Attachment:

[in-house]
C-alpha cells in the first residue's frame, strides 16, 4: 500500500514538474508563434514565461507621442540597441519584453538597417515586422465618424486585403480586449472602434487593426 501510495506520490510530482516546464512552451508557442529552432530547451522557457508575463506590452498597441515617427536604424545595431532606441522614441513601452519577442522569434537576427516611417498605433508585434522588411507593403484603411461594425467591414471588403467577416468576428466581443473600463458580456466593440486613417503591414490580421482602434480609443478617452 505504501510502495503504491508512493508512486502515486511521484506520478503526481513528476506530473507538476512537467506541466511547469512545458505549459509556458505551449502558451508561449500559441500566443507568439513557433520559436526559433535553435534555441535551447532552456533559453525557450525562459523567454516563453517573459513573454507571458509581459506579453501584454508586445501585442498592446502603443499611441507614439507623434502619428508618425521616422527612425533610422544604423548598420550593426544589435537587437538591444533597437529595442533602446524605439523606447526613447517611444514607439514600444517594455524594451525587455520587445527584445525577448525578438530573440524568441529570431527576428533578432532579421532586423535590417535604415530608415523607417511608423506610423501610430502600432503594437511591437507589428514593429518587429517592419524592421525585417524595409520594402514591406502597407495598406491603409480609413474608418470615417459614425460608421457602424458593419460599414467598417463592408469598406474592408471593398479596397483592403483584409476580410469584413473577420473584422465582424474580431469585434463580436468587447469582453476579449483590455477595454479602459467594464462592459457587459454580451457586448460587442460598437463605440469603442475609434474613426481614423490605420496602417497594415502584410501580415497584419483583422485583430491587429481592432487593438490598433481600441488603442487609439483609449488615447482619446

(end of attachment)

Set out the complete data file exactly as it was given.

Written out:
[in-house]
C-alpha cells in the first residue's frame, strides 16, 4: 500500500514538474508563434514565461507621442540597441519584453538597417515586422465618424486585403480586449472602434487593426 501510495506520490510530482516546464512552451508557442529552432530547451522557457508575463506590452498597441515617427536604424545595431532606441522614441513601452519577442522569434537576427516611417498605433508585434522588411507593403484603411461594425467591414471588403467577416468576428466581443473600463458580456466593440486613417503591414490580421482602434480609443478617452 505504501510502495503504491508512493508512486502515486511521484506520478503526481513528476506530473507538476512537467506541466511547469512545458505549459509556458505551449502558451508561449500559441500566443507568439513557433520559436526559433535553435534555441535551447532552456533559453525557450525562459523567454516563453517573459513573454507571458509581459506579453501584454508586445501585442498592446502603443499611441507614439507623434502619428508618425521616422527612425533610422544604423548598420550593426544589435537587437538591444533597437529595442533602446524605439523606447526613447517611444514607439514600444517594455524594451525587455520587445527584445525577448525578438530573440524568441529570431527576428533578432532579421532586423535590417535604415530608415523607417511608423506610423501610430502600432503594437511591437507589428514593429518587429517592419524592421525585417524595409520594402514591406502597407495598406491603409480609413474608418470615417459614425460608421457602424458593419460599414467598417463592408469598406474592408471593398479596397483592403483584409476580410469584413473577420473584422465582424474580431469585434463580436468587447469582453476579449483590455477595454479602459467594464462592459457587459454580451457586448460587442460598437463605440469603442475609434474613426481614423490605420496602417497594415502584410501580415497584419483583422485583430491587429481592432487593438490598433481600441488603442487609439483609449488615447482619446